It’s normal for the CEO of a public company to speak glowingly of its products and prospects in complete contradiction to whatever reality might be showing. Have you ever heard of a company president saying, “Well things don’t look that great for us, and our future isn’t very exciting either.”
The answer is probably ”yes”, but only after they’ve filed for Chapter 11.
CEOs are expected to ‘talk up’ their companies, just as fund managers ‘talk their book’ whenever anybody sticks a microphone or camera in their face.
When Goldman Sachs (NYSE:GS) predicted that oil could rise to $105 a barrel in March of 2005 when it was trading in the $50 – 60 per barrel range, it set a new price record of $71 by the end of August.
The research note said,
We believe oil markets may have entered the early stages of what we have referred to as a ``super spike'' period -- a multi-year trading band of oil prices high enough to meaningfully reduce energy consumption and recreate a spare capacity cushion only after which will lower energy prices return.
Boy was that an understatement!
Goldman felt compelled to comment again on the price of oil on March 7, 2008 with oil ranging around $100, suggesting that $200 a barrel oil was now conceivable. These were the same analysts who made the 2005 prediction.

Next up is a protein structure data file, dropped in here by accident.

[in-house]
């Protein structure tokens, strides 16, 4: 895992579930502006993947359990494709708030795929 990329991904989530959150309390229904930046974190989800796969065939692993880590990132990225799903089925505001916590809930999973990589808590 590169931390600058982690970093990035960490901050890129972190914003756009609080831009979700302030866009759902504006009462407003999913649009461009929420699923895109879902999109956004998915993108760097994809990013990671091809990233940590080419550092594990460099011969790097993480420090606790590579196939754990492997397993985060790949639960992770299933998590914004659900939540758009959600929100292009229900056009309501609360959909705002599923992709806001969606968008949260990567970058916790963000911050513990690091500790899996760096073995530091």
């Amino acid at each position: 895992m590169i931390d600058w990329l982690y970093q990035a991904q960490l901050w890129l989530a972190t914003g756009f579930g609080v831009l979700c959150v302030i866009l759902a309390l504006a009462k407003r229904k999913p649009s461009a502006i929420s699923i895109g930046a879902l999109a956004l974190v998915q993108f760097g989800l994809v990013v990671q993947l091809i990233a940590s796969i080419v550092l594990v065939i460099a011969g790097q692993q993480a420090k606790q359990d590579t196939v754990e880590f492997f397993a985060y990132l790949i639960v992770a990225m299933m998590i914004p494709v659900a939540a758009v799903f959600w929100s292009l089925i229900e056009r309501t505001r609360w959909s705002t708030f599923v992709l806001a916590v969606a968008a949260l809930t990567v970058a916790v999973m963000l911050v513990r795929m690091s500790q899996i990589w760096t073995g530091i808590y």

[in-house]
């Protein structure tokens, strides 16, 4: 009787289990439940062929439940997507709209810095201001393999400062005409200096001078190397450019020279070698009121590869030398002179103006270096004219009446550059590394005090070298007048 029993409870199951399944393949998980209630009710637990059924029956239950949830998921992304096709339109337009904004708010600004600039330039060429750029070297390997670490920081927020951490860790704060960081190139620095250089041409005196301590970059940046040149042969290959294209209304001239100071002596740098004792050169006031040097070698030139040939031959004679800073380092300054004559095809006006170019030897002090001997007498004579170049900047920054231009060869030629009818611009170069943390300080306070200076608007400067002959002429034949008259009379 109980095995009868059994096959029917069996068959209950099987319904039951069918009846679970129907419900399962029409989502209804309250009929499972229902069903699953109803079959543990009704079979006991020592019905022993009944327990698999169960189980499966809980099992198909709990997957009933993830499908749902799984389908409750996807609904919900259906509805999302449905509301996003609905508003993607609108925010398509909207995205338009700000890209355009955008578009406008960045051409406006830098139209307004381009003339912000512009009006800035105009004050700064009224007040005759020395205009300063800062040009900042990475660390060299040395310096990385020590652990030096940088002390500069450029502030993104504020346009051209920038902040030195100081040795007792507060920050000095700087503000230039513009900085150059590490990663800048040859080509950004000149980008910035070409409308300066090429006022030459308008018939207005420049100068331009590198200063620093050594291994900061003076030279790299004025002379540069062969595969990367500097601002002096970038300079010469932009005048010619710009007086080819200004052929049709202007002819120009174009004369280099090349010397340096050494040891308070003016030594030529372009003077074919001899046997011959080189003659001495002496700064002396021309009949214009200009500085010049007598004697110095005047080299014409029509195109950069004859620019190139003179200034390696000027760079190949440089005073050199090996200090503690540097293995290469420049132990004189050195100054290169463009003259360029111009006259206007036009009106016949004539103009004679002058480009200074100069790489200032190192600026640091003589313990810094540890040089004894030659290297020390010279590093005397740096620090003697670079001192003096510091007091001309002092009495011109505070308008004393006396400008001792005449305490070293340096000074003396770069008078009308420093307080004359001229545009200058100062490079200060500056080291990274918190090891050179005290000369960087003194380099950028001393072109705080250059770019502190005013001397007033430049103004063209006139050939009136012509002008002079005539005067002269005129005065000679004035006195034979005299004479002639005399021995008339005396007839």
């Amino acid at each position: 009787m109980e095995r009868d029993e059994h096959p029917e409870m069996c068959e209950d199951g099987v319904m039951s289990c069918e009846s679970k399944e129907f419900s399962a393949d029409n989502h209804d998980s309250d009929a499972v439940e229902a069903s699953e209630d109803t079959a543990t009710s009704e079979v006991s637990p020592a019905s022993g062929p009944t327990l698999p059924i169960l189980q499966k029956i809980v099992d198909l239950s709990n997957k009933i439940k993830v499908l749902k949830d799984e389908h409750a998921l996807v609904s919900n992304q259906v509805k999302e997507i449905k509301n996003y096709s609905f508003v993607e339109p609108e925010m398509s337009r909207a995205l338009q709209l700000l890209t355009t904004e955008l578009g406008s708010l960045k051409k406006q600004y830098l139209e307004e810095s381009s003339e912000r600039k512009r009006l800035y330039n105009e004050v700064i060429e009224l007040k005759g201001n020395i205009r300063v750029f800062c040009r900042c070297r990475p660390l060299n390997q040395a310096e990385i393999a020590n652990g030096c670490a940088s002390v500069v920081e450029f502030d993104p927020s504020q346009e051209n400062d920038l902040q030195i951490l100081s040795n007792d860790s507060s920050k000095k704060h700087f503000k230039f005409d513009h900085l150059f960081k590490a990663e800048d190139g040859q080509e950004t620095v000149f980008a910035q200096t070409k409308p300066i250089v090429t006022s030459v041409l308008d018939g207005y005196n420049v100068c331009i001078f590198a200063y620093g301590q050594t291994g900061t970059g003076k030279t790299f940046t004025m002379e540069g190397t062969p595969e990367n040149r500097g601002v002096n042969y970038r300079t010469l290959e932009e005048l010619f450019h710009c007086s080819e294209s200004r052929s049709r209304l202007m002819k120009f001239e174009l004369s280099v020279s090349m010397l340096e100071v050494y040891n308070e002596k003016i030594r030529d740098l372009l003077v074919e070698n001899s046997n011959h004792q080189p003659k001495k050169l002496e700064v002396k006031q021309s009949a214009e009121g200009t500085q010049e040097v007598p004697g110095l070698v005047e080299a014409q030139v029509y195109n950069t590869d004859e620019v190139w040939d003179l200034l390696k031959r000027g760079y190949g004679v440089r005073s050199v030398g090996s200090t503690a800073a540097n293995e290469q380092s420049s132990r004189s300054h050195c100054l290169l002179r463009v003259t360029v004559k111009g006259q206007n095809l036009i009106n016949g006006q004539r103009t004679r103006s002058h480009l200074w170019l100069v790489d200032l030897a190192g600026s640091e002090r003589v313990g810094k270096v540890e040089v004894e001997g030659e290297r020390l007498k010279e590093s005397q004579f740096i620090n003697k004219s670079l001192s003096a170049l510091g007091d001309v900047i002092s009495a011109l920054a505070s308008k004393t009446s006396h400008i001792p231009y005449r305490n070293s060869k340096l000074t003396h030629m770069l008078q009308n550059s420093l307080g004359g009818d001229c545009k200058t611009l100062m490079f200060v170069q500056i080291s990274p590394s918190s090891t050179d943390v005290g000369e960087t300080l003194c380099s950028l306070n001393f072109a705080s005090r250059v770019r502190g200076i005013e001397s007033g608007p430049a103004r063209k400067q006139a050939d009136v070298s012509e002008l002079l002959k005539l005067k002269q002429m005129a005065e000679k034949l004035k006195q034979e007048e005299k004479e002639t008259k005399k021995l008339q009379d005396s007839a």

Goldman Sachs is not an energy company, but it is very integrated with the energy business as financiers and derivatives contracts purveyors. They are one of the largest-volume over-the-counter contracts writers in the world, and write contracts for those who bet that oil is going to go higher as well as for those who think oil is going to go lower. They’re like ‘the house’ in a casino. They make money no matter which direction it goes.
But large institutions with global reach have learned that they can profit far more grandly and reliably if they can be on the correct side of long or short in their own accounts. Large institutions like Goldman Sachs and J.P. Morgan (NYSE:JPM) have also learned that they can influence market behavior by publishing comments about the direction of commodities prices like oil.